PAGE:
Friday, 11 November 2011

The potato walk

The Dubarry boots have proved to be a great success.

They're comfortable, sure-footed, keep chill breezes off my legs, look posh and distinctive, and I've seen nobody else wearing them, so they feel deliciously rare and unusual.

I've worn them every day on my holiday, and they have seemed right for all kinds of occasion, whether it's exploring Georgian Bath, tramping around fish and chippy Weston-super-Mare, or clambering onto rocks in rugged Cheddar Gorge. I can drive in them, walk along seaside promenades, wade through heather on moorland, or pop nonchalantly into smart shops. Having a stout rubber sole with plenty of grip makes them great on wet grass and all kinds of rough ground. And having no heel allows them to score over ordinary high-heeled fashion boots, which, I notice, are a wobbly ankle-twisting liability on cobbled surfaces. I suppose that's when a man's arm comes in handy: something steady to hang onto.

Boots are definitely a big part of the winter scene for women. Indeed for all the cooler days of the year. British men normally don't wear boots unless they are toffs riding with the Quorn and Pytchley, or attending a Country & Western show, when cowboy boots are just part of their yee-hah getup. Wearing boots is almost exclusively a feminine thing, and there isn't much else that says 'woman' with such a big shout.

Every woman is impressed by a pair of nice boots. There are all kinds. The cheapest seem to be those clumpy formless faux-suede fleece-lined objects that will look tatty after just a few weeks. Then there are cheeky and trendy ankle boots in proper suede or leather. And short perky boots that the girl playing Peter Pan might wear. But the smartest, the most desirable boots are the ones that enclose the calf and are knee-high. And the most expensive of those are always in soft, yielding leather.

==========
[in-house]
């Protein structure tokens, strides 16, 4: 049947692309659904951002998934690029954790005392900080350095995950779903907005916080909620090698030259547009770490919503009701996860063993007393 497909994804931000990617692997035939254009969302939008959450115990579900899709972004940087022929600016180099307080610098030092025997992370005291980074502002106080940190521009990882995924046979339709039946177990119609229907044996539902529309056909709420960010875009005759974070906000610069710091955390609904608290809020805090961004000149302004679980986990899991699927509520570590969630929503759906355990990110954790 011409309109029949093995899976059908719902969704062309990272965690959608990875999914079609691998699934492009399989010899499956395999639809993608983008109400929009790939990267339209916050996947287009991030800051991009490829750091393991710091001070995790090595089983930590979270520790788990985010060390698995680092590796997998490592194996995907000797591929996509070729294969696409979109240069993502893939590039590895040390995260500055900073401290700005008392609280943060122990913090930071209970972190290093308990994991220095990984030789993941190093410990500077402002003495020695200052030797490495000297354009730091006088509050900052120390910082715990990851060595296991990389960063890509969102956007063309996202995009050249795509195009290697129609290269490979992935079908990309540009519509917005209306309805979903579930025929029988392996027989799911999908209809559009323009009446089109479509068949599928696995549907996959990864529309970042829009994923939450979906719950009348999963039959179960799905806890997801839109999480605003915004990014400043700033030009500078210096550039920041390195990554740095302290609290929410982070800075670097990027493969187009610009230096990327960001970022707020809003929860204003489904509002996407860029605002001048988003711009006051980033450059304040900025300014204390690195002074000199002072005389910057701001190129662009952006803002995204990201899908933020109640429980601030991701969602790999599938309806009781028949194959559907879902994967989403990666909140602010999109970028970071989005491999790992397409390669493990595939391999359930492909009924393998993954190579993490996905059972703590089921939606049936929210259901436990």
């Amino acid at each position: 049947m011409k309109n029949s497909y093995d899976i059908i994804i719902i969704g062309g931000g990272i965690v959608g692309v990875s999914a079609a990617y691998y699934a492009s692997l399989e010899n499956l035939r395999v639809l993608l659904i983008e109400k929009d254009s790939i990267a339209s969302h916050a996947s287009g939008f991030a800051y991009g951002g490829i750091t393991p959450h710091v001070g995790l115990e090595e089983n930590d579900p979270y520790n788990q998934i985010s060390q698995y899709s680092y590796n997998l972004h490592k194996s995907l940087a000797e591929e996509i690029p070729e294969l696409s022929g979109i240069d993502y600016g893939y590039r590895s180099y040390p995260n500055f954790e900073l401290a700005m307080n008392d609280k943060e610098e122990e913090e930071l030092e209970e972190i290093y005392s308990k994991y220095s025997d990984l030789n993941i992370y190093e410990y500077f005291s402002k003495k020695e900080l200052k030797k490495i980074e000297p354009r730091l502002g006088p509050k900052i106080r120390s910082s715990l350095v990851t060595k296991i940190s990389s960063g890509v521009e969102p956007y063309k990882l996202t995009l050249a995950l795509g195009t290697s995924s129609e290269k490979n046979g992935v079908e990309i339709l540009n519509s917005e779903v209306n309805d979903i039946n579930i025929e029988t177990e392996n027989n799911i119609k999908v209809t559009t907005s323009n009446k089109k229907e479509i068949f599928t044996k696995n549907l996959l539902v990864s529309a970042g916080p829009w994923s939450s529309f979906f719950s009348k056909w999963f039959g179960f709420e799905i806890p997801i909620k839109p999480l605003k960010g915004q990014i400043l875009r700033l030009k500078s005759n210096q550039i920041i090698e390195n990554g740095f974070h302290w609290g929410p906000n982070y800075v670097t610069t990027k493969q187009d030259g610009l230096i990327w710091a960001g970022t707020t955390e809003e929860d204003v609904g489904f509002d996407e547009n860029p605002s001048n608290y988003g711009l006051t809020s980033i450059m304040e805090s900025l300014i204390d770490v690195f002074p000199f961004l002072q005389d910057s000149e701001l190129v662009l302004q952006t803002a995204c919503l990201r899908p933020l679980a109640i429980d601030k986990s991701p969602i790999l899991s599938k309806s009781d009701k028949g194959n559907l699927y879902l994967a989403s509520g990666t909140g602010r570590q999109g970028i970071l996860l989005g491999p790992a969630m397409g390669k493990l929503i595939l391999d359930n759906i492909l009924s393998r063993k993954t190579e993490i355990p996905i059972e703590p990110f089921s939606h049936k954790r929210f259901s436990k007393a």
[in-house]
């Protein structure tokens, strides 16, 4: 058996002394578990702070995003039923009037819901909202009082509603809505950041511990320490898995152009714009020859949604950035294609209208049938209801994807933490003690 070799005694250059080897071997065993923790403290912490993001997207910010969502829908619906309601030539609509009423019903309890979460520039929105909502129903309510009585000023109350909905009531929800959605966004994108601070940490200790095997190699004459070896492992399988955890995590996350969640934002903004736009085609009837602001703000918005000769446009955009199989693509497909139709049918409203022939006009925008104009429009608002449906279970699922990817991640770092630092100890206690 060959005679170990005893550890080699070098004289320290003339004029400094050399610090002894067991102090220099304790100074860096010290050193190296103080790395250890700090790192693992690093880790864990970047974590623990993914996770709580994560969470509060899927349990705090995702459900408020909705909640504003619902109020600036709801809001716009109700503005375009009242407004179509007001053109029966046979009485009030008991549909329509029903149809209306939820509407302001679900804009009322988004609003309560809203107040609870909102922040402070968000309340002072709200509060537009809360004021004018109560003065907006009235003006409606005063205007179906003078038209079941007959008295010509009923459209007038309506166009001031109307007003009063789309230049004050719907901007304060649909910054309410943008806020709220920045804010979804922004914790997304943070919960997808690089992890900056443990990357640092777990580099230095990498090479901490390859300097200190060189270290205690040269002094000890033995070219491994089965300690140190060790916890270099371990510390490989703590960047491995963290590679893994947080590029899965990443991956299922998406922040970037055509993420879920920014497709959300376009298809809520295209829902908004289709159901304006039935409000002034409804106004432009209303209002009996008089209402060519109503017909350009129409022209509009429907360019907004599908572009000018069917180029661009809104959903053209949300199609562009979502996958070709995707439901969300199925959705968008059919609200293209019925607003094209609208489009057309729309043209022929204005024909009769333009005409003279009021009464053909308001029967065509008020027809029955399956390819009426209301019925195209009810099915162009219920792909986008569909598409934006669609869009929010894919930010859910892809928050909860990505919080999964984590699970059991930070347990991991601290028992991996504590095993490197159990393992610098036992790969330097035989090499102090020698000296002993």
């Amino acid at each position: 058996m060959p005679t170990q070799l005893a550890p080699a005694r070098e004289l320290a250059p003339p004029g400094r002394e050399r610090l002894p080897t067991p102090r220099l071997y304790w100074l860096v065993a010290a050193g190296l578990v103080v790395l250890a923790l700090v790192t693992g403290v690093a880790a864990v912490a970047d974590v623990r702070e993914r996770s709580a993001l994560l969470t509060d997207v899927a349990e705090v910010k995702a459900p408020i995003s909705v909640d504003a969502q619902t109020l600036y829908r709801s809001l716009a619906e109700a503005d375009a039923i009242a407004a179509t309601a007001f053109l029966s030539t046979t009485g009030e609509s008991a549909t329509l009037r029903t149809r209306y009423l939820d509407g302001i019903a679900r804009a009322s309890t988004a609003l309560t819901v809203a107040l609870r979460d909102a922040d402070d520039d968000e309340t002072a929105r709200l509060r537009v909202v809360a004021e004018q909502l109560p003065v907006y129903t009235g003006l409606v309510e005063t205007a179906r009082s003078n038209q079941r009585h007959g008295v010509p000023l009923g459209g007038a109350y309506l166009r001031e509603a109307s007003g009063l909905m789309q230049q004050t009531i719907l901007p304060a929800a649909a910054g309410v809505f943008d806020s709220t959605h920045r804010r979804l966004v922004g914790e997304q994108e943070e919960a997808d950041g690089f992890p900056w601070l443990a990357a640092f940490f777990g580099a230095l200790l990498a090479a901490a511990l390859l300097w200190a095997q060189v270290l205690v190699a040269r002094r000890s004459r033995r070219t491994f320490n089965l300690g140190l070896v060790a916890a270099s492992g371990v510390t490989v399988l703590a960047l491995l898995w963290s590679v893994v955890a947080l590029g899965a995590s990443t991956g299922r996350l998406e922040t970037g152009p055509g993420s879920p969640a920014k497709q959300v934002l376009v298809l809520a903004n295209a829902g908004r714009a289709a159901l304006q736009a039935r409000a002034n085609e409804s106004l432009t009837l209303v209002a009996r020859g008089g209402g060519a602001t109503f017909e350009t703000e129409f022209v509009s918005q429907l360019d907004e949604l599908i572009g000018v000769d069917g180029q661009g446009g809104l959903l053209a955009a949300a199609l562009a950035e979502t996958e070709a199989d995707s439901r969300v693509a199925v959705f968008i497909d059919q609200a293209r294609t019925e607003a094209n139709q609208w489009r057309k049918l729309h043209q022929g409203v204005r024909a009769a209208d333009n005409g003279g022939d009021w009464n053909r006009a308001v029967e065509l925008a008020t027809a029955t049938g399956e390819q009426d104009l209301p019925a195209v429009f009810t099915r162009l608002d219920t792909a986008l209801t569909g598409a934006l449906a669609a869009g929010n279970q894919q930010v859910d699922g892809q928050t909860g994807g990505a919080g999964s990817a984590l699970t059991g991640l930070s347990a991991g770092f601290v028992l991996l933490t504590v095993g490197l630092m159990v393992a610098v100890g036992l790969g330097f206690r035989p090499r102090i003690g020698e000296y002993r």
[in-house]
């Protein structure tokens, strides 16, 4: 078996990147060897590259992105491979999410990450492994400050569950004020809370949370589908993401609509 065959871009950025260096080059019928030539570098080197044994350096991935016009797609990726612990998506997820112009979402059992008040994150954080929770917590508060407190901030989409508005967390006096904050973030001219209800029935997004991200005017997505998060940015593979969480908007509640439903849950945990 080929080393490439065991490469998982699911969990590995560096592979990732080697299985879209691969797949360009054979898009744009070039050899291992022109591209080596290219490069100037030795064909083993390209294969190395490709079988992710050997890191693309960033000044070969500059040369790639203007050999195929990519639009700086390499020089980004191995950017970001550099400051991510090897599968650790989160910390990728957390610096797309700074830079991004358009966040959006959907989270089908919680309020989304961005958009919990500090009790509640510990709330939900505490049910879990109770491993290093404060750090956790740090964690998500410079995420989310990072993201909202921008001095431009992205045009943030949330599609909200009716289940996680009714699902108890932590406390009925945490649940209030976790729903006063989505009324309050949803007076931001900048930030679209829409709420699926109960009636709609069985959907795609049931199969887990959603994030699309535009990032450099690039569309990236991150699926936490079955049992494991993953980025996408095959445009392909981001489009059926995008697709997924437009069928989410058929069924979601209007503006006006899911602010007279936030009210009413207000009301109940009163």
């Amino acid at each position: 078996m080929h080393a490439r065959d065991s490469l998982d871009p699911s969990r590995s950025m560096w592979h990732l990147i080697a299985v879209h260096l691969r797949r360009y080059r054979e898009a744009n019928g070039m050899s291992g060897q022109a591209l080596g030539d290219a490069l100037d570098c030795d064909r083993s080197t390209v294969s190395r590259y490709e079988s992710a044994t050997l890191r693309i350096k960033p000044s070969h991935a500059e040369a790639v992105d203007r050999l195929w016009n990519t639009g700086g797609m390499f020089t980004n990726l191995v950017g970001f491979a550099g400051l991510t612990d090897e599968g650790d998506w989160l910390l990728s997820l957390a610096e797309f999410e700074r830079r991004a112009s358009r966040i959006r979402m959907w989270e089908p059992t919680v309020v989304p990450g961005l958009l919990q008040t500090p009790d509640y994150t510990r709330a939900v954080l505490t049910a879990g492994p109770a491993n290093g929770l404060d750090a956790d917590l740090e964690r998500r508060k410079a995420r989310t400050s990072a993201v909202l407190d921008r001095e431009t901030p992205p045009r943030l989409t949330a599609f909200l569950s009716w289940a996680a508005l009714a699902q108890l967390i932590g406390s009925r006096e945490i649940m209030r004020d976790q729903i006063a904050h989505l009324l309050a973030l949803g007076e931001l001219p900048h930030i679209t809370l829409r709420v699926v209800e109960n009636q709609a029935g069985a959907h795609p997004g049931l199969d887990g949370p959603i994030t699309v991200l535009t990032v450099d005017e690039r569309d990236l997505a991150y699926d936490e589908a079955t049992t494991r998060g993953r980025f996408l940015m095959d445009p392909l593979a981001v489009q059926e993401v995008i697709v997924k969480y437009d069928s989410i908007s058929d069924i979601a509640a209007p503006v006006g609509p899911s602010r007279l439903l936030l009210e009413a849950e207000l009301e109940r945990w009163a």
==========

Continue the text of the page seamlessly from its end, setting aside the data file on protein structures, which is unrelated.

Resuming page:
I will admit that - given really good legs - a soft-leather brown or black knee-high boot that closely hugs the calf and reveals its shape, with an elegant heel, takes some beating. But if you haven't got Hollywood legs, then boots like my Dubarries hide all sorts of shape problems, and disguise the Awful Fact that the feet are Rather Big. Like wearing pirate boots, me hearties.

Have you noticed how women walk in their boots? The gait varies, but is not the same as with ordinary flats or heels. It's occasionally a strutting, no-nonsense march, like a Communist soldier in Tiananmen Square. Sometimes something more fluid, quick, and bouncy. But most often it's a slower, more deliberate waddle, with plenty of hip movement. And really wide or heavy girls seem to make a big deal of every step.

These nuances need study and close attention. I'm sure that every natal girl has watched her pregnant mum walk in boots and has aped her down to the last detail. Maybe such things as a wide pelvis and a low centre of gravity come into it somewhat. But I feel convinced that the accepted best way for a girl in boots to walk is like a potato with legs. And so this is how I walk in my boots. I'm certain that waddling as if I'm carrying an overdue baby gives me a completely authentic look, and wins unconscious nods of approval from women young and old. And after all, no man would (or could) walk like that.

So my boots - correctly worn - are a powerfully feminising accessory. Worth every penny then.

1 comment:

  1. That's an awful lot of words for boots Lucy but probably necessary...LOL. I quite like boots too. I have four pairs but only one of them have almost flat heels and they are meant for walking in. They are all leather and all knee high. I have yet to begin wearing them this season because the weather has been so fine.

    Shirley Anne xxx


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